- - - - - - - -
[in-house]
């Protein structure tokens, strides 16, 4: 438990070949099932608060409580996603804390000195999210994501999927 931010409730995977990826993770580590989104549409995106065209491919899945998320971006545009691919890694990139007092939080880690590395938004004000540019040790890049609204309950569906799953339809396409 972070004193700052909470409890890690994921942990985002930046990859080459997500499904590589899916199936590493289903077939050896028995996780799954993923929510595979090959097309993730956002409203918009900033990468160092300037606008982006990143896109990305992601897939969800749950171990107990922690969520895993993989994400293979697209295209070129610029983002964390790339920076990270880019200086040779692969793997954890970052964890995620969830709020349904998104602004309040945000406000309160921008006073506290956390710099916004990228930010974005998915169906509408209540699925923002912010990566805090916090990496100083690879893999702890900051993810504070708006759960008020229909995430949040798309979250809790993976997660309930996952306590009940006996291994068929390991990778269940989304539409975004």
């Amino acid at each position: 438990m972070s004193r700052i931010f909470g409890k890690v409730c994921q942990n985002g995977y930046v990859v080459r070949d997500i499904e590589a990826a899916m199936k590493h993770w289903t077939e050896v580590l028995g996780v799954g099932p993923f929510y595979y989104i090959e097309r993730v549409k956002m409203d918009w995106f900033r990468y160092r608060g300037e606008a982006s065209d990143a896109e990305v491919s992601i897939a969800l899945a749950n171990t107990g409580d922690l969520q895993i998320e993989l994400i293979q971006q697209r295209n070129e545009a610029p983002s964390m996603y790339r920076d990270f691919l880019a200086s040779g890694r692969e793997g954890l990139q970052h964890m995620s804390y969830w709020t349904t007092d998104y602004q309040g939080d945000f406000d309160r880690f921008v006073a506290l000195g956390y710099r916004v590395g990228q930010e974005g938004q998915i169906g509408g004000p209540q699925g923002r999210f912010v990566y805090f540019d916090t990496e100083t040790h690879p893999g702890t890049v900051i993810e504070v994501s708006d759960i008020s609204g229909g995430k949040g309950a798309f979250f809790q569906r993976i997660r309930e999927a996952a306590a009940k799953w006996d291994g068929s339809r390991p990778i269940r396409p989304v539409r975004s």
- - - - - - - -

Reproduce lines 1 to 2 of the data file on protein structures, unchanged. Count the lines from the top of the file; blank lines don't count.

[in-house]
């Protein structure tokens, strides 16, 4: 438990070949099932608060409580996603804390000195999210994501999927 931010409730995977990826993770580590989104549409995106065209491919899945998320971006545009691919890694990139007092939080880690590395938004004000540019040790890049609204309950569906799953339809396409 972070004193700052909470409890890690994921942990985002930046990859080459997500499904590589899916199936590493289903077939050896028995996780799954993923929510595979090959097309993730956002409203918009900033990468160092300037606008982006990143896109990305992601897939969800749950171990107990922690969520895993993989994400293979697209295209070129610029983002964390790339920076990270880019200086040779692969793997954890970052964890995620969830709020349904998104602004309040945000406000309160921008006073506290956390710099916004990228930010974005998915169906509408209540699925923002912010990566805090916090990496100083690879893999702890900051993810504070708006759960008020229909995430949040798309979250809790993976997660309930996952306590009940006996291994068929390991990778269940989304539409975004």